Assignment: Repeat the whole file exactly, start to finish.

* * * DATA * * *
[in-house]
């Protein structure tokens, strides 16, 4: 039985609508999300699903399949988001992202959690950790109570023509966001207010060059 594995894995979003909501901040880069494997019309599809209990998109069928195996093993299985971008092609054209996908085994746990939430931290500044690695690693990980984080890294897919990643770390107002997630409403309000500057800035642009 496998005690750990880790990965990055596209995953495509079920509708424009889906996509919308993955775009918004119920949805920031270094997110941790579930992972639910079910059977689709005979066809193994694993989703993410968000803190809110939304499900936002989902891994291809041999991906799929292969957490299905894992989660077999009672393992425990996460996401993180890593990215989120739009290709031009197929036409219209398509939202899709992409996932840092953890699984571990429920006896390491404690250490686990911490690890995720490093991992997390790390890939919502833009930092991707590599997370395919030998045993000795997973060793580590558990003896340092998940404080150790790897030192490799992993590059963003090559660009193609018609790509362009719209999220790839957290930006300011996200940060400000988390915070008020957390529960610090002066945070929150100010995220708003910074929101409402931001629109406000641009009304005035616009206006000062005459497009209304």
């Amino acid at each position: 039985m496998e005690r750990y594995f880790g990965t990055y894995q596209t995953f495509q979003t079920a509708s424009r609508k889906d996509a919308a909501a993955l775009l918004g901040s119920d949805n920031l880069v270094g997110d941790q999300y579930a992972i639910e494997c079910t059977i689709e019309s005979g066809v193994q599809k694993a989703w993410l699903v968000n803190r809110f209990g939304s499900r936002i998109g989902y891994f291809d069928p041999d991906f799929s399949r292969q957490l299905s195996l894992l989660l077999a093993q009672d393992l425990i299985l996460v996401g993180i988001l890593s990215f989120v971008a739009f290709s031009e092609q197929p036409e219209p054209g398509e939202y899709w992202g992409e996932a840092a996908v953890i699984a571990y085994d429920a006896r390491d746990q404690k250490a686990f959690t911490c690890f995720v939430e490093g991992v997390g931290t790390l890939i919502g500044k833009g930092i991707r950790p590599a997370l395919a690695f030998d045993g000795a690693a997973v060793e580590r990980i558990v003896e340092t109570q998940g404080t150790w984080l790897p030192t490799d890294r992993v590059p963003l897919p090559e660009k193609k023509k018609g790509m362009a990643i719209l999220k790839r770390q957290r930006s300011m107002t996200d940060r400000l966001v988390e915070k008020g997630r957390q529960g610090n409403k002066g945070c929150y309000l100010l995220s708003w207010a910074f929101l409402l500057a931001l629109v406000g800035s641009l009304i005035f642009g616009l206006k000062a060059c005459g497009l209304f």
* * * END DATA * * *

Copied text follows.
[in-house]
């Protein structure tokens, strides 16, 4: 039985609508999300699903399949988001992202959690950790109570023509966001207010060059 594995894995979003909501901040880069494997019309599809209990998109069928195996093993299985971008092609054209996908085994746990939430931290500044690695690693990980984080890294897919990643770390107002997630409403309000500057800035642009 496998005690750990880790990965990055596209995953495509079920509708424009889906996509919308993955775009918004119920949805920031270094997110941790579930992972639910079910059977689709005979066809193994694993989703993410968000803190809110939304499900936002989902891994291809041999991906799929292969957490299905894992989660077999009672393992425990996460996401993180890593990215989120739009290709031009197929036409219209398509939202899709992409996932840092953890699984571990429920006896390491404690250490686990911490690890995720490093991992997390790390890939919502833009930092991707590599997370395919030998045993000795997973060793580590558990003896340092998940404080150790790897030192490799992993590059963003090559660009193609018609790509362009719209999220790839957290930006300011996200940060400000988390915070008020957390529960610090002066945070929150100010995220708003910074929101409402931001629109406000641009009304005035616009206006000062005459497009209304």
């Amino acid at each position: 039985m496998e005690r750990y594995f880790g990965t990055y894995q596209t995953f495509q979003t079920a509708s424009r609508k889906d996509a919308a909501a993955l775009l918004g901040s119920d949805n920031l880069v270094g997110d941790q999300y579930a992972i639910e494997c079910t059977i689709e019309s005979g066809v193994q599809k694993a989703w993410l699903v968000n803190r809110f209990g939304s499900r936002i998109g989902y891994f291809d069928p041999d991906f799929s399949r292969q957490l299905s195996l894992l989660l077999a093993q009672d393992l425990i299985l996460v996401g993180i988001l890593s990215f989120v971008a739009f290709s031009e092609q197929p036409e219209p054209g398509e939202y899709w992202g992409e996932a840092a996908v953890i699984a571990y085994d429920a006896r390491d746990q404690k250490a686990f959690t911490c690890f995720v939430e490093g991992v997390g931290t790390l890939i919502g500044k833009g930092i991707r950790p590599a997370l395919a690695f030998d045993g000795a690693a997973v060793e580590r990980i558990v003896e340092t109570q998940g404080t150790w984080l790897p030192t490799d890294r992993v590059p963003l897919p090559e660009k193609k023509k018609g790509m362009a990643i719209l999220k790839r770390q957290r930006s300011m107002t996200d940060r400000l966001v988390e915070k008020g997630r957390q529960g610090n409403k002066g945070c929150y309000l100010l995220s708003w207010a910074f929101l409402l500057a931001l629109v406000g800035s641009l009304i005035f642009g616009l206006k000062a060059c005459g497009l209304f």